Food in Daily Life

Filipinos do not consider it a meal if rice is not served. Plain steamed rice is the basis of the diet. Three crops a year are harvested to provide enough rice for the population, and the government keeps surpluses stored for times of drought. Saltwater and freshwater of fish and shellfish are eaten daily, served either fresh or salted. Fish, chicken and pork are usually fried, although people are becoming more health-conscious and often choose alternative methods of cooking. Garlic is added to food because it is considered healthful. Filipino food is not spicy. All food is cooked on gas burners or wood or charcoal fires and is allowed to get cold before it is eaten. Rice is cooked first, since it takes longer. When it is ready, rice will be placed on the table while the next items of the meal are prepared and served.


Table knives are not used. Forks and spoons are used for dining. The food is eaten from a spoon. The traditional method of placing food on a banana leaf and eating with one's hands is also used throughout the country. It is acceptable to eat food with one's hands at restaurants as well as in the home.


Breakfast is served at 6 A.M. and consists of food left over from the night before. It is not reheated. Eggs and sausage are served on special occasions. Small buns called
pan de sol may be purchased from vendors early in the morning.


At midmorning and in the afternoon, people eat
merienda. Since Filipinos are fond of sweet foods, a mixture of instant coffee, evaporated milk, and sugar may be served. Coca-Cola is very popular. Sweet rolls, doughnuts, or a noodle dish may be available. Lunch is a light meal with rice and one other dish, often a fish or meat stew. Fish, pork, or chicken is served at dinner with a soup made of lentils or vegetables. Fatty pork is a favorite. Portions of small cubes of browned pork fat are considered a special dish.


Fruits are abundant all year. Several kinds of banana are eaten, including red and green varieties. Mangoes, the national fruit, are sweet and juicy. A fruit salad with condensed milk and coconut milk is very popular on special occasions.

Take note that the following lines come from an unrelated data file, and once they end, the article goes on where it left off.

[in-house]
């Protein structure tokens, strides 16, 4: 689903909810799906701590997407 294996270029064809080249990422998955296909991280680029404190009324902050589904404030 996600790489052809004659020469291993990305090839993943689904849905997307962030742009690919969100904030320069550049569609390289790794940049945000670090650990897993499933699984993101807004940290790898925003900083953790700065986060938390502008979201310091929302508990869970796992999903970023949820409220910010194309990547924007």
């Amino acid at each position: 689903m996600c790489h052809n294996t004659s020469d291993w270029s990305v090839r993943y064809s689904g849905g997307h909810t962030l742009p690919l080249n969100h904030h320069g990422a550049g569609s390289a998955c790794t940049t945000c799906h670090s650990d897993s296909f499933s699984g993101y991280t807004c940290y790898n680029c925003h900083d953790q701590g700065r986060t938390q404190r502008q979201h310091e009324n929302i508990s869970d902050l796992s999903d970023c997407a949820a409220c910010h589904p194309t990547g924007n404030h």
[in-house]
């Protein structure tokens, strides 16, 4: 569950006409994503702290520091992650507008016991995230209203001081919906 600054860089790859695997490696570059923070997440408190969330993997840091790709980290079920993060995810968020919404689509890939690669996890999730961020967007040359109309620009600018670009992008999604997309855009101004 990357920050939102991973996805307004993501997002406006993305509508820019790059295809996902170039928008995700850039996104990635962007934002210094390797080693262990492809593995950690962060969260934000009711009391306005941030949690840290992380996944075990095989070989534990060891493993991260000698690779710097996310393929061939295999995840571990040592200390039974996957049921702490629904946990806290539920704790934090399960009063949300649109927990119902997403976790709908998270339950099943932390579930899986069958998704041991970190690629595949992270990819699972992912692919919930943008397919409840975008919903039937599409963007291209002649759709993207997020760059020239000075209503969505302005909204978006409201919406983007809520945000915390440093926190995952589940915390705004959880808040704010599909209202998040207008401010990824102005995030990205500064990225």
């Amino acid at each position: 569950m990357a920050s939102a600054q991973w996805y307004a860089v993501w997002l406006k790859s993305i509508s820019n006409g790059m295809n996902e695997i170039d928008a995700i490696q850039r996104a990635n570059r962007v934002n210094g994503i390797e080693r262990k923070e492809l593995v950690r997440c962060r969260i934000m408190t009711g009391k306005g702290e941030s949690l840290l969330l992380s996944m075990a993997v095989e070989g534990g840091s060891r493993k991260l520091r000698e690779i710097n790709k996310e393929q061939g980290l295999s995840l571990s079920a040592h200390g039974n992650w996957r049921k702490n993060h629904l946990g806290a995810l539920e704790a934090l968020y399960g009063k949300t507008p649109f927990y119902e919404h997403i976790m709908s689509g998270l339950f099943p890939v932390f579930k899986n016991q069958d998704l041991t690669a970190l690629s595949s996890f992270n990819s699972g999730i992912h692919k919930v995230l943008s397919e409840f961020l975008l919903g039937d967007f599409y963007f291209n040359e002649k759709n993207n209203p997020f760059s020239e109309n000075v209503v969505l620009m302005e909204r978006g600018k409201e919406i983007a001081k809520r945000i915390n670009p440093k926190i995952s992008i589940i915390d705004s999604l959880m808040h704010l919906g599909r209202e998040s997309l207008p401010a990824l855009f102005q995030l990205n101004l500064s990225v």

Vegetables are included as part of a soup or stew. Green beans and potatoes are commonly eaten foods. The leaves of
camote, a sweet potato, are used as a salad and soup ingredient. Ube, a bland bright purple potato, is used as a colorful ingredient in cakes and ice cream. Halo-halo, which means "mixture," is a popular dessert that consists of layers of corn kernels, ice cream, small gelatin pieces, cornflakes and shaved ice. Patis, a very salty fish sauce, is placed on the table to be added to any of the dishes.


Fast food has become part of the culture, with national and international chains in many towns. All meals at fast-food restaurant include rice, although French fries also tend to be on the menu. Banana ketchup is preferred, although the international chains serve tomato ketchup. A national chain, Jollibee, has entered the U.S. market with a restaurant in California, where many Filipino immigrants live. The company plans to expand to other cities with Filipino populations.


Food Customs at Ceremonial Occasions
Léchon, a suckling pig that has been roasted until the skin forms a hard brown crust, is served at important occasions. The inside is very fatty. Strips of the skin with attached fat are considered the best pieces. The importance of the host and the occasion are measured by the amount of léchon. served. Blood drained from the pig is used to make dinuguan


Sticky rice prepared with coconut milk and sugar cane syrup is wrapped in banana leaves. Glutinous rice is grown especially for use in this traditional dessert.


Gin and beer are available for men and are accompanied by
balut, a duck egg with an embryo. Dog meat is a delicacy throughout the country. It is now illegal to sell dog meat at markets because cases of rabies have occurred when the brains were eaten.